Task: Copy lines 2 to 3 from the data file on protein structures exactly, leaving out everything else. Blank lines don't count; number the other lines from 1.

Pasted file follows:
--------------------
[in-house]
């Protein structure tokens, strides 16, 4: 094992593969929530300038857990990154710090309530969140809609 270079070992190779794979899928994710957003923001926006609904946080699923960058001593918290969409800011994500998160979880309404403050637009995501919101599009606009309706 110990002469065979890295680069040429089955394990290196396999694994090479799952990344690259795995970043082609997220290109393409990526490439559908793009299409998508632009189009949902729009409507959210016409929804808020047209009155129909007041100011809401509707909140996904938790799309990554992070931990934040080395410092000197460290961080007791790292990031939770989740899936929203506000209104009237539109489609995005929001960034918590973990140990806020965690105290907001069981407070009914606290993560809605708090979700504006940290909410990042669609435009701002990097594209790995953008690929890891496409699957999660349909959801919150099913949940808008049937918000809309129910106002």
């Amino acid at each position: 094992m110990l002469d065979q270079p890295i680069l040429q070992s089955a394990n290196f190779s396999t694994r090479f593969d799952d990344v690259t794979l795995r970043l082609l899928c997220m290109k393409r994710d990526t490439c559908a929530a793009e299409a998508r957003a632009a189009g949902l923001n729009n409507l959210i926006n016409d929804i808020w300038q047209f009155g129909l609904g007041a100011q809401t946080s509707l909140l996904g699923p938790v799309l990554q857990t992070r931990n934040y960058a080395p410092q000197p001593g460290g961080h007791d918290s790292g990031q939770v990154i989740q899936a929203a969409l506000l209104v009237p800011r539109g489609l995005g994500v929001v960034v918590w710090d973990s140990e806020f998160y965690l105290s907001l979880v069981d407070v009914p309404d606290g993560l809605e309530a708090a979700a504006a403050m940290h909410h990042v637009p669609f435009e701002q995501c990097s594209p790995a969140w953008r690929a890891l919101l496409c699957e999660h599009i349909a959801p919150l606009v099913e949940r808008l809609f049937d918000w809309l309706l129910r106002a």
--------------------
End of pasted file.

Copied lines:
């Protein structure tokens, strides 16, 4: 094992593969929530300038857990990154710090309530969140809609 270079070992190779794979899928994710957003923001926006609904946080699923960058001593918290969409800011994500998160979880309404403050637009995501919101599009606009309706 110990002469065979890295680069040429089955394990290196396999694994090479799952990344690259795995970043082609997220290109393409990526490439559908793009299409998508632009189009949902729009409507959210016409929804808020047209009155129909007041100011809401509707909140996904938790799309990554992070931990934040080395410092000197460290961080007791790292990031939770989740899936929203506000209104009237539109489609995005929001960034918590973990140990806020965690105290907001069981407070009914606290993560809605708090979700504006940290909410990042669609435009701002990097594209790995953008690929890891496409699957999660349909959801919150099913949940808008049937918000809309129910106002």
């Amino acid at each position: 094992m110990l002469d065979q270079p890295i680069l040429q070992s089955a394990n290196f190779s396999t694994r090479f593969d799952d990344v690259t794979l795995r970043l082609l899928c997220m290109k393409r994710d990526t490439c559908a929530a793009e299409a998508r957003a632009a189009g949902l923001n729009n409507l959210i926006n016409d929804i808020w300038q047209f009155g129909l609904g007041a100011q809401t946080s509707l909140l996904g699923p938790v799309l990554q857990t992070r931990n934040y960058a080395p410092q000197p001593g460290g961080h007791d918290s790292g990031q939770v990154i989740q899936a929203a969409l506000l209104v009237p800011r539109g489609l995005g994500v929001v960034v918590w710090d973990s140990e806020f998160y965690l105290s907001l979880v069981d407070v009914p309404d606290g993560l809605e309530a708090a979700a504006a403050m940290h909410h990042v637009p669609f435009e701002q995501c990097s594209p790995a969140w953008r690929a890891l919101l496409c699957e999660h599009i349909a959801p919150l606009v099913e949940r808008l809609f049937d918000w809309l309706l129910r106002a």